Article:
Bishop: Constitution Day at Brown - What’s the State of Our More Perfect Union?
Thursday, September 17, 2015
But has this penchant for relieving public employees’ onerous duty to be hard at work leaning on their shovels spread to the national government? Thankfully not. Constitution Day turns out to be extra work – at least for the vast majority of the nation’s universities that suckle at the federal teet. Despite the fact that campuses prefer to tell the rest of the country what to do, rather than vice versa, Brown University has founded a mature observation of this vital holiday.*
This afternoon, Thursday, September 17th at 4 PM in MacMillan Hall off Thayer St., the Political Theory Project will again convene the school’s observance of Constitution Day.
Giving the Anti-Federalists their due
In the past, some schools bridled at the notion of those that pay the fiddler calling the tune, hosting dismissive carbon copy fora along the lines of: “Is Constitution Day Constitutional?”. But from the first, Brown tapped eminent historian Gordon Wood who entertained us with the ironies that the federalists of our day were the anti-federalists at the founding, opposing the constitutional order to which they now appeal. Of course the contemporary and historical unity of this outlook was a concern that an overweaning federal government would squelch the freedom of yeoman farmers – the middle class of the constitutional era.
225 years later, it is evident that the anti-federalists were right. The attempt to strike a balance between the states and the federal government in the Constitution did not provide strong enough check on federal prerogatives; and what did exist was notably weakened by the progressives with the passage of the 17th amendment providing for direct election of US Senators.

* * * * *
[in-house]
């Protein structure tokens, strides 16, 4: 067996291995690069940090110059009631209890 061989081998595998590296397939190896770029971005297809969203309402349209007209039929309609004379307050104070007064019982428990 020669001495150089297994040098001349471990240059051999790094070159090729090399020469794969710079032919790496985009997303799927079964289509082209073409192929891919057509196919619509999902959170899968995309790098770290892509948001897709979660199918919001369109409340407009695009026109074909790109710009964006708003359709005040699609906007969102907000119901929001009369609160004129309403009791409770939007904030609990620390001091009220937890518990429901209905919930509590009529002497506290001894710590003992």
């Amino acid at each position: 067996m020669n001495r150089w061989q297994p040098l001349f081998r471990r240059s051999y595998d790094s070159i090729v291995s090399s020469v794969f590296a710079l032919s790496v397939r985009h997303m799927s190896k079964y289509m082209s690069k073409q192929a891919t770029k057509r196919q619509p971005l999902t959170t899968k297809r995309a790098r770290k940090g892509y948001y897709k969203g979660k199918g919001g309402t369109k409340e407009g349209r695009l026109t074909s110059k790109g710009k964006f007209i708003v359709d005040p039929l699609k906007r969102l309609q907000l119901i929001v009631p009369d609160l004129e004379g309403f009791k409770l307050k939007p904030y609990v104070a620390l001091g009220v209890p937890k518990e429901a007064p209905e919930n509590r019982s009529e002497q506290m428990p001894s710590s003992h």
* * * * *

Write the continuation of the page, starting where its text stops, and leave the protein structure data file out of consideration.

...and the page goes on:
Yet the only weapon in an ordered society that today’s federalists have to cling to in restoring the framework conceived by the founders is the very document they bequeathed us, together with the amendments that, despite any questionable additions, brought us the Bill of Rights as well.
Constitutional Law at Brown
Since the inaugural event, the Political Theory Project has organized Constitution Day to highlight perspectives on what is really meant by fidelity to the Constitution in a number of controversial areas, providing both Brown students and Rhode Islanders with access to the most capable exponents of competing points of view. And Brown continues to surprise with student responses dividing over these issues.
It was at one such forum in 2008 which posed the question: “Was the new deal a good deal ?” that attracted Steven Calabresi, one of the founders of the Federalist Society, whose friends Richard Epstein and Samuel Issacharoff were speaking. And thus were the seeds planted to bring his renown constitutional law syllabus from second year law students at Northwestern to undergraduates at Brown. This helped fill the gap left of attention to undergraduate constitutional studies when Gordon Wood retired from active teaching.
One might expect that a course offering from one of the diabolical acolytes of Justice Scalia whose organization is imagined to have an Illuminati like power to pack the supreme court with originalists would not be well subscribed at a University that eschews tradition and attracts the most iconoclastic of student bodies. But this would not factor in Calabresi’s rumpled unassuming but preeminent scholarship on the state of the law, far from the activist of scholarship of those who teach what they think the law ought to be.
The 6th Amendment
Cheit seeks to dislodge the notion that such prosecutions are generally a witch hunt. An equally animated contingent decries them as shot through with suggestively induced charges largely characterized by mass hysteria. He has helped to invite exponents of these competing views to campus this afternoon.